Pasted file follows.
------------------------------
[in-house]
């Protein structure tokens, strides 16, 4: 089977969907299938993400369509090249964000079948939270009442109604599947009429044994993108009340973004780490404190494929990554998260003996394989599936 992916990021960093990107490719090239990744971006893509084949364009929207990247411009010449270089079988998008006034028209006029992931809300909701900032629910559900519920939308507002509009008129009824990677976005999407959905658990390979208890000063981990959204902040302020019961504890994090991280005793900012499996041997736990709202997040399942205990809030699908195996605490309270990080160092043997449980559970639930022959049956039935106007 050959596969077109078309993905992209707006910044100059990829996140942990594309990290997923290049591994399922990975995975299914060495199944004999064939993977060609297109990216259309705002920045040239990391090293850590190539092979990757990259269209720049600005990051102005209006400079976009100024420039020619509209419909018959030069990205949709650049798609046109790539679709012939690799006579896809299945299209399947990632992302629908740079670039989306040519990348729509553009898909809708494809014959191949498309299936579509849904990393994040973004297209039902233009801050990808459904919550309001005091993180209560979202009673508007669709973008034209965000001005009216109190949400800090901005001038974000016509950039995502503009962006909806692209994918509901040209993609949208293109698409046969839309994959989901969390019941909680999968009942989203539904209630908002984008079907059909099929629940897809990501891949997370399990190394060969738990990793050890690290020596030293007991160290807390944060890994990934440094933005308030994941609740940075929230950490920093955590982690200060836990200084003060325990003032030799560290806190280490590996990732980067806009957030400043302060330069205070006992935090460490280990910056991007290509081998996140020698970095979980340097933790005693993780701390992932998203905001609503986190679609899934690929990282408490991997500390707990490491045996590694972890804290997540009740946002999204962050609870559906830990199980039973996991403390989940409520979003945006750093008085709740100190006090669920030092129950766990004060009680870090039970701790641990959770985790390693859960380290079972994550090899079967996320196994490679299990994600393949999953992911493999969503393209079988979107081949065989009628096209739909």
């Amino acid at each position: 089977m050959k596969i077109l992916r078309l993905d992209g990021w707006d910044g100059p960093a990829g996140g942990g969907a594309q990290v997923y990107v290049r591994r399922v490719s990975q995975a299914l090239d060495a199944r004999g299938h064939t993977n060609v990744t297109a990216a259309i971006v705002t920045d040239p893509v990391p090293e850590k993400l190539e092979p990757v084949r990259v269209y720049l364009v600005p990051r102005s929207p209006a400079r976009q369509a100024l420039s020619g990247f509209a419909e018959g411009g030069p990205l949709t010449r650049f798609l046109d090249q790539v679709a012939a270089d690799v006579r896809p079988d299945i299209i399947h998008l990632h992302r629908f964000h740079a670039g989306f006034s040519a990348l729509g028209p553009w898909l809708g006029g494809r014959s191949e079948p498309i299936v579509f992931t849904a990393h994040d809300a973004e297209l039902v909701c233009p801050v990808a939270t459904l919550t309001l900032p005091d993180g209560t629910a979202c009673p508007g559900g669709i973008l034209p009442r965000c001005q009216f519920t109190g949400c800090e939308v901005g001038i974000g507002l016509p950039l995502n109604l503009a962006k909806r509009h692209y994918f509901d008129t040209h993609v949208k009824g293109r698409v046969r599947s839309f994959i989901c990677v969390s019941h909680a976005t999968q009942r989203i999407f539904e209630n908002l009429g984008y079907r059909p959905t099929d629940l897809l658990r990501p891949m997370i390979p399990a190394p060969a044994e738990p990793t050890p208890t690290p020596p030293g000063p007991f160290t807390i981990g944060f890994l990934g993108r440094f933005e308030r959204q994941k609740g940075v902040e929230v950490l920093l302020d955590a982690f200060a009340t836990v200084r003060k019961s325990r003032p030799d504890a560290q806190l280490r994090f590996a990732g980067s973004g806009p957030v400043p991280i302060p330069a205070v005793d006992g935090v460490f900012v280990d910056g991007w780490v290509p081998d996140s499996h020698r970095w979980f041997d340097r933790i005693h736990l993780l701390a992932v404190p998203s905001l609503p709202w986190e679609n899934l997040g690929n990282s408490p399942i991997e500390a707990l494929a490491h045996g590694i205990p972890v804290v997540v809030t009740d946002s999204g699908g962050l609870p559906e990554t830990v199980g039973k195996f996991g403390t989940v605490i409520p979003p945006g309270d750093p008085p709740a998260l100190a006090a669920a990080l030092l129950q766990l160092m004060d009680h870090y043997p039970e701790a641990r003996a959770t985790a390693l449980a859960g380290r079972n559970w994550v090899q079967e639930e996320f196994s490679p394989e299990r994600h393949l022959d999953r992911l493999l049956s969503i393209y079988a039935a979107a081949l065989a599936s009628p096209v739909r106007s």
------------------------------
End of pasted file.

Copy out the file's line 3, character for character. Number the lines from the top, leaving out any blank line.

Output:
């Amino acid at each position: 089977m050959k596969i077109l992916r078309l993905d992209g990021w707006d910044g100059p960093a990829g996140g942990g969907a594309q990290v997923y990107v290049r591994r399922v490719s990975q995975a299914l090239d060495a199944r004999g299938h064939t993977n060609v990744t297109a990216a259309i971006v705002t920045d040239p893509v990391p090293e850590k993400l190539e092979p990757v084949r990259v269209y720049l364009v600005p990051r102005s929207p209006a400079r976009q369509a100024l420039s020619g990247f509209a419909e018959g411009g030069p990205l949709t010449r650049f798609l046109d090249q790539v679709a012939a270089d690799v006579r896809p079988d299945i299209i399947h998008l990632h992302r629908f964000h740079a670039g989306f006034s040519a990348l729509g028209p553009w898909l809708g006029g494809r014959s191949e079948p498309i299936v579509f992931t849904a990393h994040d809300a973004e297209l039902v909701c233009p801050v990808a939270t459904l919550t309001l900032p005091d993180g209560t629910a979202c009673p508007g559900g669709i973008l034209p009442r965000c001005q009216f519920t109190g949400c800090e939308v901005g001038i974000g507002l016509p950039l995502n109604l503009a962006k909806r509009h692209y994918f509901d008129t040209h993609v949208k009824g293109r698409v046969r599947s839309f994959i989901c990677v969390s019941h909680a976005t999968q009942r989203i999407f539904e209630n908002l009429g984008y079907r059909p959905t099929d629940l897809l658990r990501p891949m997370i390979p399990a190394p060969a044994e738990p990793t050890p208890t690290p020596p030293g000063p007991f160290t807390i981990g944060f890994l990934g993108r440094f933005e308030r959204q994941k609740g940075v902040e929230v950490l920093l302020d955590a982690f200060a009340t836990v200084r003060k019961s325990r003032p030799d504890a560290q806190l280490r994090f590996a990732g980067s973004g806009p957030v400043p991280i302060p330069a205070v005793d006992g935090v460490f900012v280990d910056g991007w780490v290509p081998d996140s499996h020698r970095w979980f041997d340097r933790i005693h736990l993780l701390a992932v404190p998203s905001l609503p709202w986190e679609n899934l997040g690929n990282s408490p399942i991997e500390a707990l494929a490491h045996g590694i205990p972890v804290v997540v809030t009740d946002s999204g699908g962050l609870p559906e990554t830990v199980g039973k195996f996991g403390t989940v605490i409520p979003p945006g309270d750093p008085p709740a998260l100190a006090a669920a990080l030092l129950q766990l160092m004060d009680h870090y043997p039970e701790a641990r003996a959770t985790a390693l449980a859960g380290r079972n559970w994550v090899q079967e639930e996320f196994s490679p394989e299990r994600h393949l022959d999953r992911l493999l049956s969503i393209y079988a039935a979107a081949l065989a599936s009628p096209v739909r106007s």